And that’s not even getting into how many children are in the news each day dying of neglect, carelessness or stupidity on their parents parts. Or the number of children who ride in cars without child seats – without seatbelts. I never, ever feel that the children in my life are being kept safe, or being taught how to stay safe.

    Japan is a fine country…but this is honestly just tragic. Japan is facing a population crisis, and instead of facing it head-on they are neglecting the very people who can turn the country around and put it on the right track.

  • Henro 88

    Anyone who studies culture knows that you absolutely cannot rely entirely on the things people tell you about their own culture. For example, ask a Japanese person about homelessness or crime in Japan. A whole lot of people here think that there are no homeless people in Japan, and that all the crime here is committed by zainichi Koreans (both pathetically wrong answers). Just as a thought experiment, imagine asking someone at a Tea Party similar questions about America. Think you’d get an accurate answer?

    The honest truth is that, sometimes, a foreigner is far, far better suited to describe a culture than a native. Talking about culture is just a maze of biases, and you really have to judge for yourself who you can and cannot trust. Some people are outcasts and don’t “get” their own culture; others are just plain stupid. Some are fanatical nationalists.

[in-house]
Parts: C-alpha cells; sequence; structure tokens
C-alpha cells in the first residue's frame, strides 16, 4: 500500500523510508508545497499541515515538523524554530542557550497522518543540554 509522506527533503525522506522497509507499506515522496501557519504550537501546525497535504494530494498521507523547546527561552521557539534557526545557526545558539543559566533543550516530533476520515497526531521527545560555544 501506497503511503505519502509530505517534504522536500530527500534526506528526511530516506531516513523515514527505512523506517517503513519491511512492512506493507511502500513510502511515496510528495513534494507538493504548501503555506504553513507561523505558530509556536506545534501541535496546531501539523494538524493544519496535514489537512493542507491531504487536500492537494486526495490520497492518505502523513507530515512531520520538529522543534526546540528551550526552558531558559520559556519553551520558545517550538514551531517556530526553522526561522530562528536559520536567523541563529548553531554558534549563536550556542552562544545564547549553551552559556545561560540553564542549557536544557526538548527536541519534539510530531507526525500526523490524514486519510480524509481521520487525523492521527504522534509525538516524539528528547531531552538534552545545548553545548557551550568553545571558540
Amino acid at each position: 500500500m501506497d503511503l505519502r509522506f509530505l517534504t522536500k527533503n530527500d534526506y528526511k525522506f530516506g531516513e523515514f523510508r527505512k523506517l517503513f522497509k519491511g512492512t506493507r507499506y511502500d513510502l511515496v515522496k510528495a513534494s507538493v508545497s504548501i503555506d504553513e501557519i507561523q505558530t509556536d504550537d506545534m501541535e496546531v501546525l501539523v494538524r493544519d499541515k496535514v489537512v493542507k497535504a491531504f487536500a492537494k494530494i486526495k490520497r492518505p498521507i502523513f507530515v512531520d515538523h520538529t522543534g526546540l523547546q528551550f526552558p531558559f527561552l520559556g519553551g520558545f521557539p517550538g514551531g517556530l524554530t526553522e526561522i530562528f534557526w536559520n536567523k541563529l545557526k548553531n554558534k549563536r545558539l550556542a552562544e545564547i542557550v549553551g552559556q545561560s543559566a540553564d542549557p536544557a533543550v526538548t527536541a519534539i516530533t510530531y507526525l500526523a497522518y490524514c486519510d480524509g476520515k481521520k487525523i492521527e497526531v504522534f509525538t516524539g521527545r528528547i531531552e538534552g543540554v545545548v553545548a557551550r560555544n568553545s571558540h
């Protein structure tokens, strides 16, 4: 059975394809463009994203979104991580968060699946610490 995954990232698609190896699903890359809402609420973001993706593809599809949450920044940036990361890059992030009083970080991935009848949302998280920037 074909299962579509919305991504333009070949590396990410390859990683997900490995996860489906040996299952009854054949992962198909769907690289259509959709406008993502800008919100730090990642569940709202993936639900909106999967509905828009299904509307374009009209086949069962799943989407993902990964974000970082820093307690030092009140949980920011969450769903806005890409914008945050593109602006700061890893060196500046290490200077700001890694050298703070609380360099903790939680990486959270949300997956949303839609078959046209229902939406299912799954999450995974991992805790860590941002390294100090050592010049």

• Ken Seeroi

    Well hmmm, I doubt you can rely entirely on the things people tell you about anything.

    Homelessness and crime frequently appear in the news, so I don’t know any of these mythical people who are unaware of them. In terms of who “gets” Japan more, yeah, actually I’d take a Japanese person. Lots of foreigners talk about Japan, and not that many even speak Japanese. Few seem to get it right.